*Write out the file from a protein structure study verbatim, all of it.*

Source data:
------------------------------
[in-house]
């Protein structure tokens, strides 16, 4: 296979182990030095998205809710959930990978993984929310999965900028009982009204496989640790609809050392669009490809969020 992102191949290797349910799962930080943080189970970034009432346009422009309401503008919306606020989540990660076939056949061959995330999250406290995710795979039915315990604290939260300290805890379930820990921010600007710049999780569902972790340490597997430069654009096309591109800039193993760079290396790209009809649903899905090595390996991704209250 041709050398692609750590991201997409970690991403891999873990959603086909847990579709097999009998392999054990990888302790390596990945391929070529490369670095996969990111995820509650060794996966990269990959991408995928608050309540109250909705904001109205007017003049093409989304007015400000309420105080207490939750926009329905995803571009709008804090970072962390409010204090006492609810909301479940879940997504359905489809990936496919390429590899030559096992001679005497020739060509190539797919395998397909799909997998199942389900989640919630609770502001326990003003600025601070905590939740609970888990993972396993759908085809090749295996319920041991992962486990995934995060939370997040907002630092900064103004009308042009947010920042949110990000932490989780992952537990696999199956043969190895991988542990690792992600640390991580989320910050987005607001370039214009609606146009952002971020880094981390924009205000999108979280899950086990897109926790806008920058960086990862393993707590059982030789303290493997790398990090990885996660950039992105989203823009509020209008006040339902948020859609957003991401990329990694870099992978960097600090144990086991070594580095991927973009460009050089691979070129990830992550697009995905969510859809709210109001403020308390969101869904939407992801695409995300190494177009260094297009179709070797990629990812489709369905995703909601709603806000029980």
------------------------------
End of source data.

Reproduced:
[in-house]
């Protein structure tokens, strides 16, 4: 296979182990030095998205809710959930990978993984929310999965900028009982009204496989640790609809050392669009490809969020 992102191949290797349910799962930080943080189970970034009432346009422009309401503008919306606020989540990660076939056949061959995330999250406290995710795979039915315990604290939260300290805890379930820990921010600007710049999780569902972790340490597997430069654009096309591109800039193993760079290396790209009809649903899905090595390996991704209250 041709050398692609750590991201997409970690991403891999873990959603086909847990579709097999009998392999054990990888302790390596990945391929070529490369670095996969990111995820509650060794996966990269990959991408995928608050309540109250909705904001109205007017003049093409989304007015400000309420105080207490939750926009329905995803571009709008804090970072962390409010204090006492609810909301479940879940997504359905489809990936496919390429590899030559096992001679005497020739060509190539797919395998397909799909997998199942389900989640919630609770502001326990003003600025601070905590939740609970888990993972396993759908085809090749295996319920041991992962486990995934995060939370997040907002630092900064103004009308042009947010920042949110990000932490989780992952537990696999199956043969190895991988542990690792992600640390991580989320910050987005607001370039214009609606146009952002971020880094981390924009205000999108979280899950086990897109926790806008920058960086990862393993707590059982030789303290493997790398990090990885996660950039992105989203823009509020209008006040339902948020859609957003991401990329990694870099992978960097600090144990086991070594580095991927973009460009050089691979070129990830992550697009995905969510859809709210109001403020308390969101869904939407992801695409995300190494177009260094297009179709070797990629990812489709369905995703909601709603806000029980």